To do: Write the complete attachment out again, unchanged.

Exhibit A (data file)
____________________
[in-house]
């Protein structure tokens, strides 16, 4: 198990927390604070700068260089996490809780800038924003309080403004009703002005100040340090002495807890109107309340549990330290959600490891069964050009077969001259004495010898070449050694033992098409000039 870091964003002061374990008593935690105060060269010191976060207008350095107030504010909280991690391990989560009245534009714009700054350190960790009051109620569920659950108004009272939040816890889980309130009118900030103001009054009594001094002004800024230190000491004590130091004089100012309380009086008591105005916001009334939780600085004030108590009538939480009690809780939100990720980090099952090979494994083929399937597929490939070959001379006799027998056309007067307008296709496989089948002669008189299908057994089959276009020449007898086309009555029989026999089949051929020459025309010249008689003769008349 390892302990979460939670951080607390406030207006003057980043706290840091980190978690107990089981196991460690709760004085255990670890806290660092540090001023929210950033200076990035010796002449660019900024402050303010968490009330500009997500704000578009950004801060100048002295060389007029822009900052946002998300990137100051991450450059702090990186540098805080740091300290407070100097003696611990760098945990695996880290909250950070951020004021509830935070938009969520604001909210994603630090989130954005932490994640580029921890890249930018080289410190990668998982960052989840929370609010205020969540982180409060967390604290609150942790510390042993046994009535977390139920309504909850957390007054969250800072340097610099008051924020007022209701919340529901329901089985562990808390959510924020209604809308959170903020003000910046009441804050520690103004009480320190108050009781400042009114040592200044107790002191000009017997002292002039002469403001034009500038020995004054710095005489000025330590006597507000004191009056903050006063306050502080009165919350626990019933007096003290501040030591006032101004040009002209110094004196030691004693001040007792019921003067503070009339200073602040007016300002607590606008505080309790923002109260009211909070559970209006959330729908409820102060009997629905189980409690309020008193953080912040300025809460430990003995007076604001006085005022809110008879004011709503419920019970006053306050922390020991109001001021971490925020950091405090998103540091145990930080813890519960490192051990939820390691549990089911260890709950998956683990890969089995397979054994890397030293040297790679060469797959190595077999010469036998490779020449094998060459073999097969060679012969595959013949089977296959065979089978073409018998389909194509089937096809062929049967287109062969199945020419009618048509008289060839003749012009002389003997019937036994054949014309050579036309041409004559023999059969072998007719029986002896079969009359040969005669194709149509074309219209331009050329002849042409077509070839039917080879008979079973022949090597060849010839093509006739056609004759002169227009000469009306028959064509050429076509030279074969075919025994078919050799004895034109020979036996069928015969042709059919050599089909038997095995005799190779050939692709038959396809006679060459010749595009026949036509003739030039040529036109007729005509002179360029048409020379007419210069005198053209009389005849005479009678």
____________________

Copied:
[in-house]
């Protein structure tokens, strides 16, 4: 198990927390604070700068260089996490809780800038924003309080403004009703002005100040340090002495807890109107309340549990330290959600490891069964050009077969001259004495010898070449050694033992098409000039 870091964003002061374990008593935690105060060269010191976060207008350095107030504010909280991690391990989560009245534009714009700054350190960790009051109620569920659950108004009272939040816890889980309130009118900030103001009054009594001094002004800024230190000491004590130091004089100012309380009086008591105005916001009334939780600085004030108590009538939480009690809780939100990720980090099952090979494994083929399937597929490939070959001379006799027998056309007067307008296709496989089948002669008189299908057994089959276009020449007898086309009555029989026999089949051929020459025309010249008689003769008349 390892302990979460939670951080607390406030207006003057980043706290840091980190978690107990089981196991460690709760004085255990670890806290660092540090001023929210950033200076990035010796002449660019900024402050303010968490009330500009997500704000578009950004801060100048002295060389007029822009900052946002998300990137100051991450450059702090990186540098805080740091300290407070100097003696611990760098945990695996880290909250950070951020004021509830935070938009969520604001909210994603630090989130954005932490994640580029921890890249930018080289410190990668998982960052989840929370609010205020969540982180409060967390604290609150942790510390042993046994009535977390139920309504909850957390007054969250800072340097610099008051924020007022209701919340529901329901089985562990808390959510924020209604809308959170903020003000910046009441804050520690103004009480320190108050009781400042009114040592200044107790002191000009017997002292002039002469403001034009500038020995004054710095005489000025330590006597507000004191009056903050006063306050502080009165919350626990019933007096003290501040030591006032101004040009002209110094004196030691004693001040007792019921003067503070009339200073602040007016300002607590606008505080309790923002109260009211909070559970209006959330729908409820102060009997629905189980409690309020008193953080912040300025809460430990003995007076604001006085005022809110008879004011709503419920019970006053306050922390020991109001001021971490925020950091405090998103540091145990930080813890519960490192051990939820390691549990089911260890709950998956683990890969089995397979054994890397030293040297790679060469797959190595077999010469036998490779020449094998060459073999097969060679012969595959013949089977296959065979089978073409018998389909194509089937096809062929049967287109062969199945020419009618048509008289060839003749012009002389003997019937036994054949014309050579036309041409004559023999059969072998007719029986002896079969009359040969005669194709149509074309219209331009050329002849042409077509070839039917080879008979079973022949090597060849010839093509006739056609004759002169227009000469009306028959064509050429076509030279074969075919025994078919050799004895034109020979036996069928015969042709059919050599089909038997095995005799190779050939692709038959396809006679060459010749595009026949036509003739030039040529036109007729005509002179360029048409020379007419210069005198053209009389005849005479009678």